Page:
Back in November 2008, a freaky little game called BlazBlue: Calamity Trigger came along and injected a fresh dose of neon-colored blood into the venerable but often stodgy 2-D fighting genre. It was fast, flashy, fun, and had a character who wielded an umbrella made out of her cat, so naturally it was a critical and commercial success. Now, two years later, we get an updated version carrying an equally befuddling title: BlazBlue: Continuum Shift (Arc System Works).
Pretty much everything enjoyable about the original BlazBlue has been carried over and enhanced in Continuum Shift. The tight controls, the balanced gameplay, the colorful hand-drawn graphics and the over-the-top voice work all make welcome re-appearances, as does the delightfully chaotic feel of the fighting itself, which has always been what's separated BlazBlue from the pack.
Whereas most fighting games seem strangely bent on retaining at least some vestige of sanity, every round in Calamity Trigger is an almost psychotropic affair, with colorful flashes, swarms of projectiles and weird glowing symbols piling kaleidoscopically on top of each other as fighters chain together massive combinations and the announcer calls out "counter!" and "fatal!"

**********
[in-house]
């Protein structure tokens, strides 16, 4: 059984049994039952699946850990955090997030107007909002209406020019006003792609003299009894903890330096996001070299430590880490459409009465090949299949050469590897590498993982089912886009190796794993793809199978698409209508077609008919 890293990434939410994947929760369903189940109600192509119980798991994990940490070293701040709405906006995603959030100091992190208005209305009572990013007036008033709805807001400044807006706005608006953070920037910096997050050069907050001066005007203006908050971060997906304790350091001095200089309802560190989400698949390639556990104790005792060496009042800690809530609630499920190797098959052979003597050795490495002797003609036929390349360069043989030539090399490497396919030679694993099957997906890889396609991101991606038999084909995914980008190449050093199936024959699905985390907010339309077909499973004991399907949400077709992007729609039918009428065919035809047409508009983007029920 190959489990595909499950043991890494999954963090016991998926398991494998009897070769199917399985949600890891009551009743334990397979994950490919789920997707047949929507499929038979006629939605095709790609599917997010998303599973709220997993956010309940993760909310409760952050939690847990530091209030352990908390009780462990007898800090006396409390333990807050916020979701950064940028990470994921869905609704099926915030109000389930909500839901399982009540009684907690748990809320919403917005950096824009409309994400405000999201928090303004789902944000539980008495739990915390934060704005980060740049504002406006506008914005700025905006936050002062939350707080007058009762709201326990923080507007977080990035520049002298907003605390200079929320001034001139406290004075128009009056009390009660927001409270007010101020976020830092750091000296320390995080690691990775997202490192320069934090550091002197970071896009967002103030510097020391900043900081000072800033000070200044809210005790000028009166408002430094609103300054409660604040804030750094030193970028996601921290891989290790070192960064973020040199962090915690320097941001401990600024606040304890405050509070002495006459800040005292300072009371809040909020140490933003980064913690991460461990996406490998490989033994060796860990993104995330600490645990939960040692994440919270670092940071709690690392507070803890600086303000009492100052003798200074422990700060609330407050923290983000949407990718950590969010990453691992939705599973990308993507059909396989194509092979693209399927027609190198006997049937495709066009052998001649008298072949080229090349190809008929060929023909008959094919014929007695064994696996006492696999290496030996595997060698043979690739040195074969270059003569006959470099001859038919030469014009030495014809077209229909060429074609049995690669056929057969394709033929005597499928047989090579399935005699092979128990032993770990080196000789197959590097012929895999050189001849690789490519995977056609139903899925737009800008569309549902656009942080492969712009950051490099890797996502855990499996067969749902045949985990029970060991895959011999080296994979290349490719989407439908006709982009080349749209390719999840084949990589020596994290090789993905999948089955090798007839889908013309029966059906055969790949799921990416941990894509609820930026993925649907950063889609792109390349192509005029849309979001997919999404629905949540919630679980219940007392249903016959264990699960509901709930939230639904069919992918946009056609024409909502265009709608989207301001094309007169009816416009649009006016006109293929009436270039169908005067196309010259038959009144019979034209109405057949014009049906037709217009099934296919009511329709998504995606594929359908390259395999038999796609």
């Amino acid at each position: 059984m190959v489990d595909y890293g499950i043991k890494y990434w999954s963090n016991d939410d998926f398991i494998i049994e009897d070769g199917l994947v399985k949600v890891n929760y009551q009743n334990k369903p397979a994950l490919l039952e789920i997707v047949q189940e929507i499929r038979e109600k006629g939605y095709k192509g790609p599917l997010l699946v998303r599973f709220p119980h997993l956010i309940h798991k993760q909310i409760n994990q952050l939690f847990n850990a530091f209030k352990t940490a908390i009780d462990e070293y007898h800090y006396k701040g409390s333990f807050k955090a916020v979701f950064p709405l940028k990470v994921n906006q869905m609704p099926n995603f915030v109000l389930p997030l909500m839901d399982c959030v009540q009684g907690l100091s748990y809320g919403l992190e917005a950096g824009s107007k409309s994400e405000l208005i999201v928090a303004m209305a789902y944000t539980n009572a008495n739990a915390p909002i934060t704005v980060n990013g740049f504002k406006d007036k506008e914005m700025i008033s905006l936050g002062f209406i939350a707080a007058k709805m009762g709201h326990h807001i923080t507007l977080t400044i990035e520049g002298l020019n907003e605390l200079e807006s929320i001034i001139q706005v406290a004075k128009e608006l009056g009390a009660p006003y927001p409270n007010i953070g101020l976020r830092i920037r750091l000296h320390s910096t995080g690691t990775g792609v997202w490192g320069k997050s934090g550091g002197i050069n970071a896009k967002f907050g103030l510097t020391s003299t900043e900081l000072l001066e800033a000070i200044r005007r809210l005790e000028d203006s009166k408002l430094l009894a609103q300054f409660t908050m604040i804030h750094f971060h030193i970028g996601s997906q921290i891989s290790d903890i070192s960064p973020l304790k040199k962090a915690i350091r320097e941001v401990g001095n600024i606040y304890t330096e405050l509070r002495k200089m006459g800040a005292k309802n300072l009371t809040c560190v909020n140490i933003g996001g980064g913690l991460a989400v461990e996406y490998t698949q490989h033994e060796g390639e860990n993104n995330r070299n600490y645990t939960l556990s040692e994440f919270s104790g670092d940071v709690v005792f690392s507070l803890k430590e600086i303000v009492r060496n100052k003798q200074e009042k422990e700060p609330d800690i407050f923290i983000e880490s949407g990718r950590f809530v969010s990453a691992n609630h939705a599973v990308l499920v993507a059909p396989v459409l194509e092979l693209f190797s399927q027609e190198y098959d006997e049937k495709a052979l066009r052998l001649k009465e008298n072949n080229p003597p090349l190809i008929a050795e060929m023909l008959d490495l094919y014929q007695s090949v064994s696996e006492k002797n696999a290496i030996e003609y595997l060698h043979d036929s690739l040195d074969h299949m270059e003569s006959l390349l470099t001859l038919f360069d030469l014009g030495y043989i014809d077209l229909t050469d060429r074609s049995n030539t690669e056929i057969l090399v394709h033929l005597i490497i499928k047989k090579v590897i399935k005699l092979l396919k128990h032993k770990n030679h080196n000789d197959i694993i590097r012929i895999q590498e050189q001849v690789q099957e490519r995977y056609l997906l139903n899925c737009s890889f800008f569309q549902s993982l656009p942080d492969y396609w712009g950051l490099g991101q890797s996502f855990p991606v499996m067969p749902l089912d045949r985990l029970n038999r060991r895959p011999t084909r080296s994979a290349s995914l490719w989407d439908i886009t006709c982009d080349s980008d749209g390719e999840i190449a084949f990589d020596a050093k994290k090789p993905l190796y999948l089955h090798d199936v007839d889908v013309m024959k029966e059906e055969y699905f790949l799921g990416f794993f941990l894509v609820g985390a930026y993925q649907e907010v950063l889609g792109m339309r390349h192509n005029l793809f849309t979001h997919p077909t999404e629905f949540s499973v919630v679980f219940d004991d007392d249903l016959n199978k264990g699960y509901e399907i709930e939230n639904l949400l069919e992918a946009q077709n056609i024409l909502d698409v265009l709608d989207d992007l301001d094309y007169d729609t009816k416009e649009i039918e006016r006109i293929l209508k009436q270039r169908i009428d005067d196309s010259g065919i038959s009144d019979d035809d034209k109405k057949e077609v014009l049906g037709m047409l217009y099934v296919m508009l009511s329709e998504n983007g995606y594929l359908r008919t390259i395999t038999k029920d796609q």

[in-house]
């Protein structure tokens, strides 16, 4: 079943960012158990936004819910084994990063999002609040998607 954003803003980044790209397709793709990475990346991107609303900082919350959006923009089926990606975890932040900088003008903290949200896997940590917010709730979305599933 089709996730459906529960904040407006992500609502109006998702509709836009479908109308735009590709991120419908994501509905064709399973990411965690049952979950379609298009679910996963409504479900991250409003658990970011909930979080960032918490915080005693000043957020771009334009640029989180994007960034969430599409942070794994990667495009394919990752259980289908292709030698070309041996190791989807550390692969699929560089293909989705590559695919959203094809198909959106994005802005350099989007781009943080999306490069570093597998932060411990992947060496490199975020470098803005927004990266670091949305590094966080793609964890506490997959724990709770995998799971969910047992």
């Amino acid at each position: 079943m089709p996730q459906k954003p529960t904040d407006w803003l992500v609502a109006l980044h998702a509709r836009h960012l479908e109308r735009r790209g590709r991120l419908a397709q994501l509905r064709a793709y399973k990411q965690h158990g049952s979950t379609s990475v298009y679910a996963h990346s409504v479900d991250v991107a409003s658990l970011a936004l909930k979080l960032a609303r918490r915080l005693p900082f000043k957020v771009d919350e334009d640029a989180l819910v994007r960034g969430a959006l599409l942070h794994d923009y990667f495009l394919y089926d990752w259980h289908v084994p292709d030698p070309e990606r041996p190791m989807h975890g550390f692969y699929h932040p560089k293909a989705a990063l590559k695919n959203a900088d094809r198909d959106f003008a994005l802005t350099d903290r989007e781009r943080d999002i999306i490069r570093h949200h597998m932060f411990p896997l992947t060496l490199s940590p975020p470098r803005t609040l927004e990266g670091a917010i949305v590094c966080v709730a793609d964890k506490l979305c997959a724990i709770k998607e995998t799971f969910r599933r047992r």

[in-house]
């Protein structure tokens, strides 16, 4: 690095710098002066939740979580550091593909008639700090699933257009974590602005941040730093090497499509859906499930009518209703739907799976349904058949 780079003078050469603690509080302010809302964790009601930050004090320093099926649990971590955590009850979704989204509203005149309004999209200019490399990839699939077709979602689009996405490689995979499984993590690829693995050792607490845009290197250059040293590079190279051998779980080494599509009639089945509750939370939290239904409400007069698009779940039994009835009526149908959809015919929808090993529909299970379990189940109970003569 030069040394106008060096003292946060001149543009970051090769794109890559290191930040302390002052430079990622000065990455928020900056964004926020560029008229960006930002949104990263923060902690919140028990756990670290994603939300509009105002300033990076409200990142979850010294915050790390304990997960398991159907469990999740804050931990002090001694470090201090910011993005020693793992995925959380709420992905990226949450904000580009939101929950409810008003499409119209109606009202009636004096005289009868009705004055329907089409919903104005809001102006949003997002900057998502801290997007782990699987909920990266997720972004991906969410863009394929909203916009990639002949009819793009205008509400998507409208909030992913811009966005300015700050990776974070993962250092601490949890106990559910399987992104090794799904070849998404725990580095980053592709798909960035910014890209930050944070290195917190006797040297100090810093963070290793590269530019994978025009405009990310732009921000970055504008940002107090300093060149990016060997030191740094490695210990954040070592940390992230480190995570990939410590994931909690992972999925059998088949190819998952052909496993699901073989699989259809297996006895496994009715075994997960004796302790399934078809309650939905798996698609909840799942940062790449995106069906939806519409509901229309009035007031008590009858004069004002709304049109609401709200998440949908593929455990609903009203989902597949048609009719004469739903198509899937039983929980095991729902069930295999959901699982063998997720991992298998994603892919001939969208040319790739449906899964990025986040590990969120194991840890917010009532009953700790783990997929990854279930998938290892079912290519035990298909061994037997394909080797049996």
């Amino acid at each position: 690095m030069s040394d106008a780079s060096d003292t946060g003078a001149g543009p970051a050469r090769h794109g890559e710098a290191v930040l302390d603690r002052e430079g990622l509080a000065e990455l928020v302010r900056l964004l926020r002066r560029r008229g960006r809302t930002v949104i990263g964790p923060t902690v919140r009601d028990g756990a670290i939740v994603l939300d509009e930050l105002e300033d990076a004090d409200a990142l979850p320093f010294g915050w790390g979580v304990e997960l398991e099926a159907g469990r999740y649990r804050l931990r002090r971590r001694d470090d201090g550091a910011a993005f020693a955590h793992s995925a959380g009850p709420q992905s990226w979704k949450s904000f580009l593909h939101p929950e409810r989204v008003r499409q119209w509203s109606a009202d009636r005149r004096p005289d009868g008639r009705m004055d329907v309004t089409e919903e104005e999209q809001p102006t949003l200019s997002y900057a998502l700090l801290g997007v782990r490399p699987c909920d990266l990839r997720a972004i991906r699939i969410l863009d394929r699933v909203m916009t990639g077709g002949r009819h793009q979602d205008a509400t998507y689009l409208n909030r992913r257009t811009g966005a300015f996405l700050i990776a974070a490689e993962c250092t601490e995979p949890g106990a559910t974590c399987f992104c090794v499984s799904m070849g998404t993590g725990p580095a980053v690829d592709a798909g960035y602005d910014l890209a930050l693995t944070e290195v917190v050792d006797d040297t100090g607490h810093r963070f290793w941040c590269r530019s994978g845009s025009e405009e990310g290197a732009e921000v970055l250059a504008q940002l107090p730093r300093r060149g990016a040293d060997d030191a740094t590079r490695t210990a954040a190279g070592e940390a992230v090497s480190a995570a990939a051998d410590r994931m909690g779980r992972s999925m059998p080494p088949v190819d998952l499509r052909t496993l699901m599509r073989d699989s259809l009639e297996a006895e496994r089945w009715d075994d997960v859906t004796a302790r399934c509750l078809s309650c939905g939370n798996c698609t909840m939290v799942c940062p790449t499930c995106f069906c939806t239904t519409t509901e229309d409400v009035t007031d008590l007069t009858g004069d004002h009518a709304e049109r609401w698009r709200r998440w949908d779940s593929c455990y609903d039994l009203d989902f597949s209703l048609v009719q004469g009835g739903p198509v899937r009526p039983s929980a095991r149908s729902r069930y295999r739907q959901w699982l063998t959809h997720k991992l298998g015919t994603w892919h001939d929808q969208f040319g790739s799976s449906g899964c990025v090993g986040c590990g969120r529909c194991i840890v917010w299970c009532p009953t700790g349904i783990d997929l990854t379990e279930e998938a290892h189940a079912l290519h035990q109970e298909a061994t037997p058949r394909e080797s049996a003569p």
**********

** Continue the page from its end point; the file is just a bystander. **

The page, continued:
The overwhelming sense of madness is only enhanced by the bizarre menagerie of characters, which includes a dim-witted cat-girl, a shape-shifting blob of ectoplasm and an armored warrior with a sword as long as the screen. All 12 returning fighters from Calamity Trigger have new special moves and balance tweaks, and they're joined by a trio of equally unusual newcomers: Mu-12, who lays down laser-spewing traps; Hazama, who whips around the battlefield on a gigantic chain; and Tsubaki, who charges up special versions of her attacks and then unleashes them in devastating combos.
Once you've picked a favorite from this eclectic bunch, Continuum Shift offers plenty of ways to get in on the action, though some are more enjoyable than others. Story mode is probably the worst choice, as it necessitates hacking your way through a plot so convoluted and impenetrable that it makes the tangled narrative of Metal Gear Solid seem like Goodnight, Moon. The all-important multiplayer modes, on the other hand, are just about perfect, completely untroubled by lag or frame-rate issues. The game's tutorial modes are also surprisingly helpful, offering useful in-context instruction on everything from moving your character to performing advanced techniques like cancels and break bursts.
Overall, BlazBlue: Continuum Shift improves upon its predecessor in a number of meaningful ways, and the result is a chaotic and well-executed fighting game with only a few minor flaws to slow it down. If you're a fan of 2-D fighters, and you can find the strength of will to embrace its bizarre aesthetic, you'll find it well worth the $40 price tag.